Mike: Blake, Fabinho, Tribbett, Marquez, Gaddis, Carroll, Nogueira, Alberg, Pontius, Ilsinho, Sapong. I won’t be mad if it’s Rosenberry though.

Jeremy: Ditto what Ed said, swapping in Edu for Carroll and Barnetta for Alberg when healthy.

Peter: Blake / Fabinho, Anderson, Marquez, Rosenberry / Edu, Nogueira / Alberg, Barnetta, Fernandes / Sapong.

Kevin: Without the injured Edu and Barnetta I’d go with this:  Blake, Fabinho, Anderson, Marquez, Gaddis; Nogueira, Carroll; Fernandes, Ilsinho, Alberg; Sapong.

Greg: 4-2-3-1-ish. Blake, Fabinho, Anderson, Marquez, Rosenberry, Edu, Nogueira, Pontius, Barnetta, Alberg, Sapong. Please don’t hold me to this. I also think two rookies could be playing on defense by midseason.

Photo by Earl Gardner

Union head coach Jim Curtin. (Photo: Earl Gardner)

If the Union are not above the red line (i.e. in sixth place or above) come mid-season, should Jim Curtin be replaced as manager?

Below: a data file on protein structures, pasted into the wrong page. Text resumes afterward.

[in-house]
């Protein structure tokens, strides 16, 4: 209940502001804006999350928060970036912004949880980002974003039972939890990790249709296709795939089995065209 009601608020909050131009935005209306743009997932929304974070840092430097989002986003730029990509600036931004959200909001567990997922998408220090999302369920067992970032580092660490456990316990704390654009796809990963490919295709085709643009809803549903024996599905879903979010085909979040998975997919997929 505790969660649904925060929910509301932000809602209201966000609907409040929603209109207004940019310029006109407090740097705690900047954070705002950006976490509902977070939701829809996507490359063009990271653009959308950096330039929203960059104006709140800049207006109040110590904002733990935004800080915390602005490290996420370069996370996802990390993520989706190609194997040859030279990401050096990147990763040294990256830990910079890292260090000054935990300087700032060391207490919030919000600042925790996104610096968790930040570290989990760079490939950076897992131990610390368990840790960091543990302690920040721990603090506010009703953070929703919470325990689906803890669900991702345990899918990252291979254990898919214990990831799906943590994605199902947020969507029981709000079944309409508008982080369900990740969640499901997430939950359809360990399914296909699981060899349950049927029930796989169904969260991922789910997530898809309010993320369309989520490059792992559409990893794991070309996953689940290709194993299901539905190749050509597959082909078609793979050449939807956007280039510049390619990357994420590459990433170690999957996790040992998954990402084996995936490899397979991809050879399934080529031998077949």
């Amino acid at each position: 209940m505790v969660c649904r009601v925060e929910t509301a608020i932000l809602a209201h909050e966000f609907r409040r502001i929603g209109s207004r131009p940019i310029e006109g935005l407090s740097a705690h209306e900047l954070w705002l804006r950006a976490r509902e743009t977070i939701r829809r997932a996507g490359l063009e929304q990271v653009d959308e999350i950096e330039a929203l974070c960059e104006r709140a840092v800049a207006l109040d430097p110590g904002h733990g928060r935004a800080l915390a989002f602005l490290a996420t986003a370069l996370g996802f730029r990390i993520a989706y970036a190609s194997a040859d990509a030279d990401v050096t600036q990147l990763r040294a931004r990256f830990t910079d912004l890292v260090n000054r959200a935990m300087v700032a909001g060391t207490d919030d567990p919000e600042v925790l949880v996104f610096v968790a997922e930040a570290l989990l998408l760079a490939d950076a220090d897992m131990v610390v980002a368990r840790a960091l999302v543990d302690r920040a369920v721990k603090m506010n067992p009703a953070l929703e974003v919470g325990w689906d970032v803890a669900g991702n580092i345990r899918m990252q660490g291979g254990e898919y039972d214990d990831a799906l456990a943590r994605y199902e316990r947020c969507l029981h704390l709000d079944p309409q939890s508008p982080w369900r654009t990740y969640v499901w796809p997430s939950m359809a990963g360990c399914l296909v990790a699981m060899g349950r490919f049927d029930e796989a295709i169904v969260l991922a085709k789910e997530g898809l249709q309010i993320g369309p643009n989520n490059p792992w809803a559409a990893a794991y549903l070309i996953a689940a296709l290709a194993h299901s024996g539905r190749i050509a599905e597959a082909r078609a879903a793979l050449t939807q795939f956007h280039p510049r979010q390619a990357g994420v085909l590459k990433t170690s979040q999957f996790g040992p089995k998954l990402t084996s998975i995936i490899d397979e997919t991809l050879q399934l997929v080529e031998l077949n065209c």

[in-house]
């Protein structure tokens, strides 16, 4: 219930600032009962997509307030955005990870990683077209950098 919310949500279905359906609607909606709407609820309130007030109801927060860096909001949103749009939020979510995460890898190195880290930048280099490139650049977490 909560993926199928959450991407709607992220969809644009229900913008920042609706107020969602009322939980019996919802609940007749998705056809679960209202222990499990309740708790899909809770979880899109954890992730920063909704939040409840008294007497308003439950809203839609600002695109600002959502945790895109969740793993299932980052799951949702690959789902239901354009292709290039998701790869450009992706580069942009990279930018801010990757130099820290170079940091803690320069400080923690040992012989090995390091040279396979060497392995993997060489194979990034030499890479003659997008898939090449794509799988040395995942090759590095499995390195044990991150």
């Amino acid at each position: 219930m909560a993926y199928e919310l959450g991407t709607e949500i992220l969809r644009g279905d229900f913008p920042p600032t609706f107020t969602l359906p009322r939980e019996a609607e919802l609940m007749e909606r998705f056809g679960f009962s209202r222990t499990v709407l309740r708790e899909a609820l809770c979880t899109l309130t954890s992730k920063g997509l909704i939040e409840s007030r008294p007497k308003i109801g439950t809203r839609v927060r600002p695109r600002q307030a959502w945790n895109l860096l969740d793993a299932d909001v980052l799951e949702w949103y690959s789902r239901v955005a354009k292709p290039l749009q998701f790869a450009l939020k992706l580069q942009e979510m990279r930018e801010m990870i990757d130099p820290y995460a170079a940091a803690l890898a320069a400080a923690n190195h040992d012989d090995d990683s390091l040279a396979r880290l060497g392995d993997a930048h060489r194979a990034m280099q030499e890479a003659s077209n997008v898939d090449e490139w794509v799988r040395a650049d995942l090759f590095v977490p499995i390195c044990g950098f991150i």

Dan: Only if they absolutely crap the bed. If they’re showing signs of improvement, then you keep him unless you have a good alternative lined up, like Jason Kreis or Guillermo Barros Schelotto. (The Union missed their chance at Veljko Paunovic, my ideal hire.) Even then, Curtin sits on a very hot seat.

Ed: No. But we must see improvement.

Adam: No. Curtin should see out the year unless the team has clearly given up on him. This is a group capable of making the playoffs, but it certainly isn’t probable given the state of the conference and the number of new, young faces in defense. If Curtin can keep them close, he’s doing a good job. He should be judged on Edu and on improvements in the defense.